Dakotah Aiyanna is a multidimensional artist immersed in various forms of art including portraits, commissions, murals, conceptual art and digital illustrations. Based in Charlotte, North Carolina, Dakotah received her first mural gig in January and her journey began.
Guided by spirituality, love for Black people and visions of her art sent through dreams, Dakotah has let passion and purpose lead her way.
“When I have dreams about these pieces, they come to me in different segments. I’ll see different elements of the painting and then I might have a dream of the finished piece and it's something that’s mine. In my dream, I’m looking at it like, how in the world did I paint this?” Dakotah said.
Dakotah always knew she had a unique eye but as others began recognizing her talent, she felt her aspirations were confirmed.
At a photoshoot in Winston Salem, North Carolina, a woman saw Dakotah’s work. Staring at the art in amazement, the woman said, “This is so powerful.”
Dakotah likes to discuss her art with others without conveying that she is the artist, to have more authentic and raw conversations. She began talking to the woman without telling her who she was. The woman recognized all of the spiritual meanings embedded in Dakotah’s art, from a mouse hanging from a vine and mushrooms growing out of a person’s arm. Dakotah eventually told the woman who she was and she was stunned.
“You are gifted. I am getting chills. I don’t know how long you plan on doing art but if you ever needed confirmation that art was your calling, this is it,” the woman said.
With messages like these in Dakotah’s heart, she knew being an artist was her soul’s purpose.
Conveying Black empowerment and authentic Black experiences has always been a significant part of Dakotah’s work. Dakotah describes herself as “gracefully radical” and hopes to change mindsets and uplift Black people through art that is powerful yet elegant.
“Everything I do is for Black people. Always, forever, until the day I damn die. I can only speak from a Black experience and that’s what I am going to always do because the Black experience is so complex. It’s a beautiful nightmare being Black and I wouldn’t trade it for the world,” Dakotah said.
Black artists are unique, innovative and resilient. Their struggle and perseverance is displayed in their work. Dakotah’s art exemplifies this authentically.
In Dakotah’s art series “If God was a Woman” she depicts Black women in the image of God.
Dakotah illustrates the beauty and eloquence of Black women, “standing on top of mountains, gracefully existing amongst oceans, in deserts with children running to them or just people existing in the same space as these God-like women.”
Dakotah’s spiritual journey has greatly influenced her art, as each piece she creates has spiritual meanings immersed in them.
“Every single piece that I paint period has spiritual meanings behind it, down to the colors. So when I create, it’s literally straight passion, purpose. I can’t do anything outside of that. And because I love what I do it resonates with people,” Dakotah said.
The very first piece Dakotah painted was a 40 x 40 piece called “Wonderland.” She used her spiritual attunement and dreams to guide her through the creation process, as she does with all of her work.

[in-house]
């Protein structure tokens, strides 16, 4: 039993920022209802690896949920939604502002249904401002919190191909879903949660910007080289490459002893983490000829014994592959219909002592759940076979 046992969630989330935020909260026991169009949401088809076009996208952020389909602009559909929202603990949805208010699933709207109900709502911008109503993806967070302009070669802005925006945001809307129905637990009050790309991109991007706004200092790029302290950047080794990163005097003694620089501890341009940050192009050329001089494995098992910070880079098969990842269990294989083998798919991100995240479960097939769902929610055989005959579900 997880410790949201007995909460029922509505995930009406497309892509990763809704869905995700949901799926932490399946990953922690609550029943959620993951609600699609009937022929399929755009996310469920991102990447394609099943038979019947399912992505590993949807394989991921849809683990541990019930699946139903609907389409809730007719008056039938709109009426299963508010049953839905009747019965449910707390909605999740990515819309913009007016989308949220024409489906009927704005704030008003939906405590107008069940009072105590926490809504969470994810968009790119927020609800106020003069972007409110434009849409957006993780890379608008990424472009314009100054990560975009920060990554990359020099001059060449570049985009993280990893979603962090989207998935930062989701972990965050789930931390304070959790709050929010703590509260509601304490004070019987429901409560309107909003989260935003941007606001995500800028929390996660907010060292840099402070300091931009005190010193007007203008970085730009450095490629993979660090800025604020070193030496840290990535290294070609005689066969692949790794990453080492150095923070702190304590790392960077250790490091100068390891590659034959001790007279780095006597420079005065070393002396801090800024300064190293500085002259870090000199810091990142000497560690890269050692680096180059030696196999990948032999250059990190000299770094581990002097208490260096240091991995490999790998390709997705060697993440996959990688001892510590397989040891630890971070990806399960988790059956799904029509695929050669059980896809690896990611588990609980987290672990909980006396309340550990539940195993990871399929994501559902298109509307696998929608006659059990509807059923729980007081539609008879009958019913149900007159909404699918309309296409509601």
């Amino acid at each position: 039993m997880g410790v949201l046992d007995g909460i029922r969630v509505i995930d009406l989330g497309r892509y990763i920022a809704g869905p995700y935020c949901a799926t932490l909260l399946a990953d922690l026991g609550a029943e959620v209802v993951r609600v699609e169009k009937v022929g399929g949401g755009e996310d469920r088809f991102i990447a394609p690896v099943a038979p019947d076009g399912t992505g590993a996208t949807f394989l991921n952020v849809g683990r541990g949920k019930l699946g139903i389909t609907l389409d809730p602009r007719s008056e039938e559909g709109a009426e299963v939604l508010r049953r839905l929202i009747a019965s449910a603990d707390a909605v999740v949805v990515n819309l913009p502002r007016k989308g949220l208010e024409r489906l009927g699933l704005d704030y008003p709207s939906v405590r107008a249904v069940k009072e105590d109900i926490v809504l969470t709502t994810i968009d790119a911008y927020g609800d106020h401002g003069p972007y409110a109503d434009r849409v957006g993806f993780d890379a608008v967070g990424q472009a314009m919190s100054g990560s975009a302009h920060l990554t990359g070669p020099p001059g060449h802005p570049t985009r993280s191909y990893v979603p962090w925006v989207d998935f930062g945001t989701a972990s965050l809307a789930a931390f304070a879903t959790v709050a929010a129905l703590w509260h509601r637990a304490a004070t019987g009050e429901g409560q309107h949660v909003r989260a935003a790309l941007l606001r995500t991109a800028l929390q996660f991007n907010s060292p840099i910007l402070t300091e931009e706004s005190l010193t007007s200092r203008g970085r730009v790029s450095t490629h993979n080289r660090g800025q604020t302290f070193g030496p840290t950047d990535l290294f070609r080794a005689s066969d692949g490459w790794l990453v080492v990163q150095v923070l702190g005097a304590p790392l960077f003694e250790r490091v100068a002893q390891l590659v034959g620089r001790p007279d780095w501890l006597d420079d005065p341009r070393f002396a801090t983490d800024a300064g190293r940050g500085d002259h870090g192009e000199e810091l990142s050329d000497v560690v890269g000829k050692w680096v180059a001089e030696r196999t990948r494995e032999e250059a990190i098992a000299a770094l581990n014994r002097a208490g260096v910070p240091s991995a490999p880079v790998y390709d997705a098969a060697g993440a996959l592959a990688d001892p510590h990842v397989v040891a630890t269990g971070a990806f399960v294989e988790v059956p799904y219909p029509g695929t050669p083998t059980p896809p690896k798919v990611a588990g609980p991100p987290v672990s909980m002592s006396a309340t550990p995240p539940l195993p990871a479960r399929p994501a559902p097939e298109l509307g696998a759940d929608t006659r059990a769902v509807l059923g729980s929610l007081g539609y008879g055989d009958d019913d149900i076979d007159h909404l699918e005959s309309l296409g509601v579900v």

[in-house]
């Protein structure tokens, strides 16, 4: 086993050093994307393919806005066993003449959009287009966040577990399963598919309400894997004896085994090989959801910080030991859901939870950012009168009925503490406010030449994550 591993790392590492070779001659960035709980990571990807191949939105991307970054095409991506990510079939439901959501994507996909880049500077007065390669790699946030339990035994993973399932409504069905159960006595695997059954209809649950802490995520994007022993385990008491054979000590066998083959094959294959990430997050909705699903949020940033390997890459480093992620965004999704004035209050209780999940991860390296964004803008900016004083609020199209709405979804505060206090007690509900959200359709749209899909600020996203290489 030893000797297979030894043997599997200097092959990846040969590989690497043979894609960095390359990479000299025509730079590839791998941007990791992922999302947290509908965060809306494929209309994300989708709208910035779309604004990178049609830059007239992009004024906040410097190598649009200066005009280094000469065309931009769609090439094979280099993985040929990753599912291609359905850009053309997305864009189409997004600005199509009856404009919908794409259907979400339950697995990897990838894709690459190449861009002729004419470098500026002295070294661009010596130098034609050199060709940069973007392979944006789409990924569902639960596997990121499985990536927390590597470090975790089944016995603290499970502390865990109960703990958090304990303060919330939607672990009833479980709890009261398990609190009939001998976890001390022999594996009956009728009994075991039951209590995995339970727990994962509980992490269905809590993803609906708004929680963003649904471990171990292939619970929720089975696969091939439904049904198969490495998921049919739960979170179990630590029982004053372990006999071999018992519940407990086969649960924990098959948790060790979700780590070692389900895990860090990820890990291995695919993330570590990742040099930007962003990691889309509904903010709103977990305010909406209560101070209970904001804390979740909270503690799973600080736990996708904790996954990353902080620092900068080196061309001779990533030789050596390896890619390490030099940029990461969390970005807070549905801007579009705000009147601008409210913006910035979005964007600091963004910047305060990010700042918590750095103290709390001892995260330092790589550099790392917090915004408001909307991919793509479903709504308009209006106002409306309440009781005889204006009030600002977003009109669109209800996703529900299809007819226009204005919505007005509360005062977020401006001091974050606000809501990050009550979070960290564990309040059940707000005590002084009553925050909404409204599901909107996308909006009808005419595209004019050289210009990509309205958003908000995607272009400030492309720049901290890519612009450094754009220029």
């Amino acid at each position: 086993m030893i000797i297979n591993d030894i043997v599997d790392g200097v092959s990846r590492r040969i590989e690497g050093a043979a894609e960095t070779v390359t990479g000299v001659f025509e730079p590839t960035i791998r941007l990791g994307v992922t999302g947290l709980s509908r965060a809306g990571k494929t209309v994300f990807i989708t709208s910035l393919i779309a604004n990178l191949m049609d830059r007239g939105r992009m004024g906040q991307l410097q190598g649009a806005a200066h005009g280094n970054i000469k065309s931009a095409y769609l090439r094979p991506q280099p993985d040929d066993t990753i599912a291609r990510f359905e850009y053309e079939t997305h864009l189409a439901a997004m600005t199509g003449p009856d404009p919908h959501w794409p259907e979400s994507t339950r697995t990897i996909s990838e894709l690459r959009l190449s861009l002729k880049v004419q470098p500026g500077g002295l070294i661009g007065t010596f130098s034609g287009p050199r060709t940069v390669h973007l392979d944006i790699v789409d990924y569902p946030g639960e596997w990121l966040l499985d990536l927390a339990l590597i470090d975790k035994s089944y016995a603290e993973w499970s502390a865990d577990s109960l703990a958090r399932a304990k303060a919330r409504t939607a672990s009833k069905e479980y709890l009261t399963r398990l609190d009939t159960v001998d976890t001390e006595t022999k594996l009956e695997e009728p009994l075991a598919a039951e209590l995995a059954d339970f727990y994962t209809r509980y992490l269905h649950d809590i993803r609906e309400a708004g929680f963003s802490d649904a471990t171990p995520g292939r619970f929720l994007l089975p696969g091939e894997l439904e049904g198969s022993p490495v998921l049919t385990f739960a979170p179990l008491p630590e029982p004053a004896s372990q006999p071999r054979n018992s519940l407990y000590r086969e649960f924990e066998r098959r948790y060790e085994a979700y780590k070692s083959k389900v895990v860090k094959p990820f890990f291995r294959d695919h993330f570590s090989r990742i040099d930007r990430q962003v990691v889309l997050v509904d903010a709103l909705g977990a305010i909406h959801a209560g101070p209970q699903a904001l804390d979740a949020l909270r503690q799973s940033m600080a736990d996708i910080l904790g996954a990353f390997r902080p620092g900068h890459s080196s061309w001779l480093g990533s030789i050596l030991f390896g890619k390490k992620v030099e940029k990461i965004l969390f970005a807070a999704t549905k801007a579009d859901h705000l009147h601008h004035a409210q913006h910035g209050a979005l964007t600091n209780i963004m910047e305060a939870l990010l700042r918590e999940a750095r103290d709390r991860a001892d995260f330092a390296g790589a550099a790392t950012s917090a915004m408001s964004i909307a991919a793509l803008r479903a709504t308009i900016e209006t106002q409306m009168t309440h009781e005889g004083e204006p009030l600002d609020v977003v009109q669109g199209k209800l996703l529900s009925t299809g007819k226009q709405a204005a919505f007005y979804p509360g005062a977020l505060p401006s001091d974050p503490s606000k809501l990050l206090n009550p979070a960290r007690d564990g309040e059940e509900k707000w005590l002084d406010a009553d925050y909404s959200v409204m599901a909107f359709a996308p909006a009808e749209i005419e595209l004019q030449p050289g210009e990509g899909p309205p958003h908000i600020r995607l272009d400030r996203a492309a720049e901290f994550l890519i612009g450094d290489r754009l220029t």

“Everything that I saw in my dream, I added it to this painting, that I was supposed to. If I felt like I was finished, I’m like ok I’m done. I felt God was like ‘nah you’re not done until I say you’re done.’ Every single piece of that painting, “Wonderland”, had a spiritual aspect to it,” Dakotah said.
The racial unrest and social injustice occurring across the country have impacted Dakotah’s art and activism work significantly. A pivotal point in Dakotah’s career was the opportunity she got to contribute to the Black Lives Matter mural painted on Tryon Street in Charlotte.
After many days of protests over the unjust murders of George Floyd, Breonna Taylor, Ahmaud Arbery and so many other Black lives taken by police, Dakotah and 16 other Charlotte artists came together to spread inspiration.
“That right there was breathtaking,” Dakotah said.
She got a chance to work alongside her favorite artists in the Charlotte community and meet other talented Black artists. Although they were fighting for justice with heavy hearts, these artists united and created a vibe filled with empowerment and positivity. Black people continue to prove that Black excellence and resilience outweigh oppression.
Dakotah depicts these facets of Black liberation in her work, but also highlights the heaviness of being a Black person in America.
Dakotah’s piece “Freedom Cry” depicts a Black woman crying while smiling. Dakotah described that while amazing things are occurring in her life and she is grateful and content, she can’t truly be fulfilled because Black people are not fully liberated in society.
“People who look like me are dying every single day, getting hung, getting killed by the police, getting killed by KKK members. White supremacy still exists. I cannot truly be happy because we’re not all free,” Dakotah said.
Dakotah continues to fight for social justice through her art and uplift heartfelt, spiritual messages through her work. She encourages us to be ourselves authentically and follow our passions and purposes.
“Find your voice. Find the voice that fits you,” Dakotah said.